Courtesy Reuters

Foreign Treatment of American Creditors

FORTY-THREE governments have borrowed money in the United States through public offerings of dollar bonds in the New York market. The amount of their issues now outstanding is, in round numbers, three billion dollars. Political subdivisions of 26 foreign governments -- that is, states, provinces, departments and municipalities -- have also offered nearly two billions in dollar bonds in the United States, and private foreign corporations have floated another three billions. These are the estimates made by the Institute of International Finance, and they show that total outstanding issues of foreign dollar bonds amount, in round numbers, to eight billion dollars. This sum is exclusive of the war debts owed to the United States government, which with principal and unpaid interest now amount to approximately twelve billions.

All the war debts, except the small amount owed by Finland, are now in default; but for the time being these obligations have ceased to be a pressing diplomatic problem. The repeated exchange of notes between the United States and the leading war debtors has led to an impasse, and both sides are now disposed to hold the matter in abeyance until a more propitious season. In the meantime, the dollar bonds of twenty foreign national governments are wholly or partly in default, and these defaults are probably having more effect today on the foreign relations of the United States than the 99.9 percent default of the war debtors.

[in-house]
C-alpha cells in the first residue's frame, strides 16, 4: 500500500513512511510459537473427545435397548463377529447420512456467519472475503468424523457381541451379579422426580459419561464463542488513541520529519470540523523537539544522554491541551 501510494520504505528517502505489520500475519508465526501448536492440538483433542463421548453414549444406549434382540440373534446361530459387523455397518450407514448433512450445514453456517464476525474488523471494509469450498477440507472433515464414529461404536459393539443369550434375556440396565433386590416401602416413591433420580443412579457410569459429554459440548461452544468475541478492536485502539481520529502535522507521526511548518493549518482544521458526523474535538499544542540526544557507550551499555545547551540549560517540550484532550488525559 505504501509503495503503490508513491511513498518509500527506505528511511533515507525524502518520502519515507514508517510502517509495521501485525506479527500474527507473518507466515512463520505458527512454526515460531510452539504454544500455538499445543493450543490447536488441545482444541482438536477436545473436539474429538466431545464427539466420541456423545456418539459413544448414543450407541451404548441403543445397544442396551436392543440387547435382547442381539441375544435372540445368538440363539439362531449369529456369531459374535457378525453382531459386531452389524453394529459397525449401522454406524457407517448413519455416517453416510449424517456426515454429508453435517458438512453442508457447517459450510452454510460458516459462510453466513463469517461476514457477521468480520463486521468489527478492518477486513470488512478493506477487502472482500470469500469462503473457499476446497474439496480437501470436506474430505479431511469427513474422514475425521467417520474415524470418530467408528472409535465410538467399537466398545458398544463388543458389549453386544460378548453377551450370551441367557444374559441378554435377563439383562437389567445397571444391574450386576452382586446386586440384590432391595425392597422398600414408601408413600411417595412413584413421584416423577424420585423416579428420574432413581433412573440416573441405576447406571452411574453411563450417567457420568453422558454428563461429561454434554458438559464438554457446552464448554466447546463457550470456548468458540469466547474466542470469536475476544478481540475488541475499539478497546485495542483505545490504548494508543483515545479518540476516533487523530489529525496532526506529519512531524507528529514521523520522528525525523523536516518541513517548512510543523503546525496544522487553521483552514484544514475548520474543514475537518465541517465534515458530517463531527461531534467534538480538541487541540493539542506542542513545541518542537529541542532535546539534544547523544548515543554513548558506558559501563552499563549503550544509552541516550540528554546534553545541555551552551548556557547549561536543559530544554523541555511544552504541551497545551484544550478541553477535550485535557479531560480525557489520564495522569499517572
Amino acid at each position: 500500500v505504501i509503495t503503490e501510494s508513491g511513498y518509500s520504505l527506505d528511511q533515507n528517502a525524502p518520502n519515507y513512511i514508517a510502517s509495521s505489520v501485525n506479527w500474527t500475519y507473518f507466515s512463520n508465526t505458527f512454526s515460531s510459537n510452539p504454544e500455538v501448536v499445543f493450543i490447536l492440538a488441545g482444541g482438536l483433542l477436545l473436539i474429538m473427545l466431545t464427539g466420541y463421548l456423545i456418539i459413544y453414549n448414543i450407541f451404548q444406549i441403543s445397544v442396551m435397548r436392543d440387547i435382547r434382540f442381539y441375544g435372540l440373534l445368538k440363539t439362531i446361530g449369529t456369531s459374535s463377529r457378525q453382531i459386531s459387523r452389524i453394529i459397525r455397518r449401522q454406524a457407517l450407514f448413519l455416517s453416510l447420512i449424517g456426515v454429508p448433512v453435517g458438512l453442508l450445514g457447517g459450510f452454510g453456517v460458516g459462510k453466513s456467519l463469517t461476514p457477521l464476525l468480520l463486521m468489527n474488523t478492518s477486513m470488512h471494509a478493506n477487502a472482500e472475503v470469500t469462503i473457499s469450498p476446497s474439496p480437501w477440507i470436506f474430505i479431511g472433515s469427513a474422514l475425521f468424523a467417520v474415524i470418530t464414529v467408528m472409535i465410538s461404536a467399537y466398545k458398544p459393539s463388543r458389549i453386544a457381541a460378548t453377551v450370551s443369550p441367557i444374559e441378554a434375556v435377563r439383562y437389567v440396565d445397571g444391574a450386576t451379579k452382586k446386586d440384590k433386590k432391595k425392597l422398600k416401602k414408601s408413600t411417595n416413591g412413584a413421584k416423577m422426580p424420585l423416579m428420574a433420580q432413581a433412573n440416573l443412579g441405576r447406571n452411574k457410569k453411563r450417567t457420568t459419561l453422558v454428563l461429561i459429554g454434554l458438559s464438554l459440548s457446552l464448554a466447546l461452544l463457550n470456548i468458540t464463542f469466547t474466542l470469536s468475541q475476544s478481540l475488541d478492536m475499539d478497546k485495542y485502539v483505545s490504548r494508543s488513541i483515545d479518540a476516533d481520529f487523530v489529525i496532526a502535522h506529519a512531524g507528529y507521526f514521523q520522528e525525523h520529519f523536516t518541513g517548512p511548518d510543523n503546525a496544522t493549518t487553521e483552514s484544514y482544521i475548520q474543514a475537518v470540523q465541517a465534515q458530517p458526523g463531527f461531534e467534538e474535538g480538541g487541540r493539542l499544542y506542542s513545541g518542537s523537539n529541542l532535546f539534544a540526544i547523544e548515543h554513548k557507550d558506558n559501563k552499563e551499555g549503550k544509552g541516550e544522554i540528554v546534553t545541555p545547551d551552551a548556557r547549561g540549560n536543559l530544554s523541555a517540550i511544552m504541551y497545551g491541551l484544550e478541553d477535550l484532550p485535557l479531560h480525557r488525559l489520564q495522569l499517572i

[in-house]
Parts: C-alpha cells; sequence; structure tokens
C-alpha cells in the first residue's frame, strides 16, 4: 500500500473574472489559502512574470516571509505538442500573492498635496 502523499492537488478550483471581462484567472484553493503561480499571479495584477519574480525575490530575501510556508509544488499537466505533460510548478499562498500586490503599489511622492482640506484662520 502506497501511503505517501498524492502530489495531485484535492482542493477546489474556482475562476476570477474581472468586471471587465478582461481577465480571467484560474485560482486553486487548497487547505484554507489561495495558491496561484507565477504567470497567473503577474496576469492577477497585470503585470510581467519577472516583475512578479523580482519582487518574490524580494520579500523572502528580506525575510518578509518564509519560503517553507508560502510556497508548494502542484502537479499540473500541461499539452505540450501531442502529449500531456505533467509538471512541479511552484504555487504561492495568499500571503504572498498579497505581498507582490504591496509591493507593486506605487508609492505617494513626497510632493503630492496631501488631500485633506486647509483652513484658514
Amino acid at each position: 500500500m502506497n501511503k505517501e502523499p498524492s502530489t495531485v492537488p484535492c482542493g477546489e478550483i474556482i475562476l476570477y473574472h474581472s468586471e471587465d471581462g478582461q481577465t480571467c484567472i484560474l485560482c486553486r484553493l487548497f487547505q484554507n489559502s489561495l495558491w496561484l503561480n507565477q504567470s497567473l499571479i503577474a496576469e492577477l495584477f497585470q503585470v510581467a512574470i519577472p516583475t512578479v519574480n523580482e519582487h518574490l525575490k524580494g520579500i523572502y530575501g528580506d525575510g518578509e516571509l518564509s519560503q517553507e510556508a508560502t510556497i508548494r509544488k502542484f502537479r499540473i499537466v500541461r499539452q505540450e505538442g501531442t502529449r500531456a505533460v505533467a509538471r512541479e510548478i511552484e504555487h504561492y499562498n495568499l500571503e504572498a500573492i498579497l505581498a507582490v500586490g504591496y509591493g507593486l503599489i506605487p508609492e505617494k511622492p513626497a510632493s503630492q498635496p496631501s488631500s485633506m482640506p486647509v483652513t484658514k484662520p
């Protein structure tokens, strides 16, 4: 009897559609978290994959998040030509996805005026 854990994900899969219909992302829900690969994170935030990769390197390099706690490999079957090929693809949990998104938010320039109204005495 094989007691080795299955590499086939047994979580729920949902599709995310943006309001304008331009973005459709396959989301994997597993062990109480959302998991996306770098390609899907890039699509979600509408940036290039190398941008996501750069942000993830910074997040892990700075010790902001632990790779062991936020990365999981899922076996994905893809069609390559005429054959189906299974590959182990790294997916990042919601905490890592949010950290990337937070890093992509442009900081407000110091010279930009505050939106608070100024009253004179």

Ordinarily, the United States Government does not undertake to obtain through diplomatic channels the payment of claims which its citizens may have against debtors in foreign countries. Foreign loans are made at the lender's risk. The government assumes no responsibility for them, but it will endeavor to protect its citizens against unfair treatment and especially against discrimination by the foreign debtor in favor of creditors in other countries.

American holders of foreign dollar bonds have met with a variety of treatment from debtor governments since 1931. For convenience, the debtors may be grouped into four classes.

1. In the

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